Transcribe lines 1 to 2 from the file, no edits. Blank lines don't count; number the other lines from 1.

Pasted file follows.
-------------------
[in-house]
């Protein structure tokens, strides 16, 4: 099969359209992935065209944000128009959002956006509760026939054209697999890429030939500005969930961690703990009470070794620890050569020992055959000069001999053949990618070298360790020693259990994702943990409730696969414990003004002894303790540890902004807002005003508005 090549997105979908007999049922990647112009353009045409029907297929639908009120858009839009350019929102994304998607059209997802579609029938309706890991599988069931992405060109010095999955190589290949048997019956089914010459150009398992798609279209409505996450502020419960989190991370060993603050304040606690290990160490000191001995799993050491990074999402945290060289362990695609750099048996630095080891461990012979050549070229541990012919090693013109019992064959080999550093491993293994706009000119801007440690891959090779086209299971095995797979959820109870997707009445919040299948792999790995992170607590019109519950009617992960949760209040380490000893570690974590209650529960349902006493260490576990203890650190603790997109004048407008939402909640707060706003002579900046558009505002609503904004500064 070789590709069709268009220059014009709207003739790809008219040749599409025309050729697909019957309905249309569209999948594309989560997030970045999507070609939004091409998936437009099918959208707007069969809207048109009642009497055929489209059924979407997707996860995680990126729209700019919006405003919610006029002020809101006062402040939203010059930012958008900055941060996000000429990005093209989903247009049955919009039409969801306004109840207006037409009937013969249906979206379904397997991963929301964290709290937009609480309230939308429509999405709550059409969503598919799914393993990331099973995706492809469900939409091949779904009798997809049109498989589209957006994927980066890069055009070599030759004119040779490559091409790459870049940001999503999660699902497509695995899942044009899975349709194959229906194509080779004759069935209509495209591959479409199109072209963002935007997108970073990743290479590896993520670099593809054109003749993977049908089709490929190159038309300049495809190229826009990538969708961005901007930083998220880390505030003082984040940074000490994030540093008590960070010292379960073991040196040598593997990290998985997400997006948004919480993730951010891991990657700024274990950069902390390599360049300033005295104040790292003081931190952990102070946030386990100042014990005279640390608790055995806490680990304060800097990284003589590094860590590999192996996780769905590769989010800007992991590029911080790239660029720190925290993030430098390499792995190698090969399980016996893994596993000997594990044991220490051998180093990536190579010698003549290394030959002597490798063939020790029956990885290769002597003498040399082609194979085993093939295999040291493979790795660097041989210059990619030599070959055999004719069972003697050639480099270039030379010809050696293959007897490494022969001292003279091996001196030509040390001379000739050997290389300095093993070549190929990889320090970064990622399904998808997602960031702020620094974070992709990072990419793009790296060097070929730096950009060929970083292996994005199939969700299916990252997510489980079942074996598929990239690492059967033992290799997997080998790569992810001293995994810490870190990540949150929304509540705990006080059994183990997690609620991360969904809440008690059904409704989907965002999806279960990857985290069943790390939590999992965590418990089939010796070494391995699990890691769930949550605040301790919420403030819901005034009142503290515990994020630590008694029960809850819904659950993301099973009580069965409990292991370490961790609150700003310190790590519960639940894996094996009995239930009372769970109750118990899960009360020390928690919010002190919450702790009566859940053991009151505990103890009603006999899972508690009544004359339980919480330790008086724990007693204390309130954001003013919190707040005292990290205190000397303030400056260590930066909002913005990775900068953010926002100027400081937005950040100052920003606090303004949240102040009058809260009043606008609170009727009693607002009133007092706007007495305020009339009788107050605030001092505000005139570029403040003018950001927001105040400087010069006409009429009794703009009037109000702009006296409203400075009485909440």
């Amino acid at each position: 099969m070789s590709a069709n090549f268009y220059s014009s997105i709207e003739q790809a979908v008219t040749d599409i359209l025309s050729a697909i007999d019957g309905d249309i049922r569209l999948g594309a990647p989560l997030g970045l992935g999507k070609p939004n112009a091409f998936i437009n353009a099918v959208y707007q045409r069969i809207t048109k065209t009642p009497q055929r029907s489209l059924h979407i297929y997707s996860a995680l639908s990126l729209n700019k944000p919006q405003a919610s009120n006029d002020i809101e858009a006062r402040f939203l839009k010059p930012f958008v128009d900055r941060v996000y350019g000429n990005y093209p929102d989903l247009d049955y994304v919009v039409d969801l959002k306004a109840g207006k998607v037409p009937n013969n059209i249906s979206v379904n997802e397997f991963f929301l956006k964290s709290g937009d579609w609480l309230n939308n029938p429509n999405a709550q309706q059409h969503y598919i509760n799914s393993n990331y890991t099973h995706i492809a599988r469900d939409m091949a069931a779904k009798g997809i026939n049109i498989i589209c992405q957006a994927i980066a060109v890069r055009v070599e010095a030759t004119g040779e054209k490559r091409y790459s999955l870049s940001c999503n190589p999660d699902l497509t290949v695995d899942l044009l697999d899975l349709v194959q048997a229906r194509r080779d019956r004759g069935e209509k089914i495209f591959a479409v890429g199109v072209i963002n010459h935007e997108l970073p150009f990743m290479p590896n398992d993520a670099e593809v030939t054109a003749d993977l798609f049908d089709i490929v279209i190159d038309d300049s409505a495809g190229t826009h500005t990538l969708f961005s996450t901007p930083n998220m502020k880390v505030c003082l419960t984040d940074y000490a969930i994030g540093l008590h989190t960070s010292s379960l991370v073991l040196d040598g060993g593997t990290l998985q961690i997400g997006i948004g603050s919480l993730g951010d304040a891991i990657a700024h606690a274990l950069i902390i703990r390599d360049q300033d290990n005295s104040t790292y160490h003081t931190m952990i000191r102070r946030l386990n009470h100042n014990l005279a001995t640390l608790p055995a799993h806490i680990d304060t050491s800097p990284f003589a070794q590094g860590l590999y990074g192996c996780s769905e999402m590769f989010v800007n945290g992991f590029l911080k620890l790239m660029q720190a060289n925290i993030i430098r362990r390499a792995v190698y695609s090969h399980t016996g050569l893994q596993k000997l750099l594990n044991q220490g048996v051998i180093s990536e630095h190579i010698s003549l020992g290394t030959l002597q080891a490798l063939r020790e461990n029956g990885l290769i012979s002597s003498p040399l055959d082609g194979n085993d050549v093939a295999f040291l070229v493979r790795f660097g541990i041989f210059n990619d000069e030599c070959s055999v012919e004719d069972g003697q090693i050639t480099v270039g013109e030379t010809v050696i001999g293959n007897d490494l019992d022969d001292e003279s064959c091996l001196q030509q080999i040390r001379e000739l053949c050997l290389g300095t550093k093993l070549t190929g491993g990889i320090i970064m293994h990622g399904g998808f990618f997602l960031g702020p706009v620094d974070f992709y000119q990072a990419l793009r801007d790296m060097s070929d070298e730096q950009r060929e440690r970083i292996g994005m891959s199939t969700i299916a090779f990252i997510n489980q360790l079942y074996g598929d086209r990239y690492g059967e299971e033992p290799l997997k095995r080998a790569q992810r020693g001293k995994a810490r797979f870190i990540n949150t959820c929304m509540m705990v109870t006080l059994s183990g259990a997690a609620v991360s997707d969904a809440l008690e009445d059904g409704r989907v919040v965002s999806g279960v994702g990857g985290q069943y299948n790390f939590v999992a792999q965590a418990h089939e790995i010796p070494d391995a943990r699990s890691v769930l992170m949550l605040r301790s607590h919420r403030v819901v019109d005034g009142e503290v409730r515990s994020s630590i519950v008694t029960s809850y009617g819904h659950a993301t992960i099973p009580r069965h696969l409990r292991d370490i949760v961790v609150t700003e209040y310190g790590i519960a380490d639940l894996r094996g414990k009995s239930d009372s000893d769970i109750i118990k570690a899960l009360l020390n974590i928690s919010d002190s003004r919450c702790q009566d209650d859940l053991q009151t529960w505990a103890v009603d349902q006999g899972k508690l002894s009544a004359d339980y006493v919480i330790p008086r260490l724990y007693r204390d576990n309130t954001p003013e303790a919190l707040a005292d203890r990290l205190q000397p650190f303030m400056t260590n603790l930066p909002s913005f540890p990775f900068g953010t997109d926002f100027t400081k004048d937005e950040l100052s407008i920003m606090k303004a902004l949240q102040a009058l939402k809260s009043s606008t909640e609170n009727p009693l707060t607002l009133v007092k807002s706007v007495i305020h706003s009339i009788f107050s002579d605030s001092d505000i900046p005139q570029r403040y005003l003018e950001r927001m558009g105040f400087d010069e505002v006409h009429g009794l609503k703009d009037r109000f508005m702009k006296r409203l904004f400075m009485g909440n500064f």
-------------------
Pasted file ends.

[in-house]
């Protein structure tokens, strides 16, 4: 099969359209992935065209944000128009959002956006509760026939054209697999890429030939500005969930961690703990009470070794620890050569020992055959000069001999053949990618070298360790020693259990994702943990409730696969414990003004002894303790540890902004807002005003508005 090549997105979908007999049922990647112009353009045409029907297929639908009120858009839009350019929102994304998607059209997802579609029938309706890991599988069931992405060109010095999955190589290949048997019956089914010459150009398992798609279209409505996450502020419960989190991370060993603050304040606690290990160490000191001995799993050491990074999402945290060289362990695609750099048996630095080891461990012979050549070229541990012919090693013109019992064959080999550093491993293994706009000119801007440690891959090779086209299971095995797979959820109870997707009445919040299948792999790995992170607590019109519950009617992960949760209040380490000893570690974590209650529960349902006493260490576990203890650190603790997109004048407008939402909640707060706003002579900046558009505002609503904004500064 070789590709069709268009220059014009709207003739790809008219040749599409025309050729697909019957309905249309569209999948594309989560997030970045999507070609939004091409998936437009099918959208707007069969809207048109009642009497055929489209059924979407997707996860995680990126729209700019919006405003919610006029002020809101006062402040939203010059930012958008900055941060996000000429990005093209989903247009049955919009039409969801306004109840207006037409009937013969249906979206379904397997991963929301964290709290937009609480309230939308429509999405709550059409969503598919799914393993990331099973995706492809469900939409091949779904009798997809049109498989589209957006994927980066890069055009070599030759004119040779490559091409790459870049940001999503999660699902497509695995899942044009899975349709194959229906194509080779004759069935209509495209591959479409199109072209963002935007997108970073990743290479590896993520670099593809054109003749993977049908089709490929190159038309300049495809190229826009990538969708961005901007930083998220880390505030003082984040940074000490994030540093008590960070010292379960073991040196040598593997990290998985997400997006948004919480993730951010891991990657700024274990950069902390390599360049300033005295104040790292003081931190952990102070946030386990100042014990005279640390608790055995806490680990304060800097990284003589590094860590590999192996996780769905590769989010800007992991590029911080790239660029720190925290993030430098390499792995190698090969399980016996893994596993000997594990044991220490051998180093990536190579010698003549290394030959002597490798063939020790029956990885290769002597003498040399082609194979085993093939295999040291493979790795660097041989210059990619030599070959055999004719069972003697050639480099270039030379010809050696293959007897490494022969001292003279091996001196030509040390001379000739050997290389300095093993070549190929990889320090970064990622399904998808997602960031702020620094974070992709990072990419793009790296060097070929730096950009060929970083292996994005199939969700299916990252997510489980079942074996598929990239690492059967033992290799997997080998790569992810001293995994810490870190990540949150929304509540705990006080059994183990997690609620991360969904809440008690059904409704989907965002999806279960990857985290069943790390939590999992965590418990089939010796070494391995699990890691769930949550605040301790919420403030819901005034009142503290515990994020630590008694029960809850819904659950993301099973009580069965409990292991370490961790609150700003310190790590519960639940894996094996009995239930009372769970109750118990899960009360020390928690919010002190919450702790009566859940053991009151505990103890009603006999899972508690009544004359339980919480330790008086724990007693204390309130954001003013919190707040005292990290205190000397303030400056260590930066909002913005990775900068953010926002100027400081937005950040100052920003606090303004949240102040009058809260009043606008609170009727009693607002009133007092706007007495305020009339009788107050605030001092505000005139570029403040003018950001927001105040400087010069006409009429009794703009009037109000702009006296409203400075009485909440």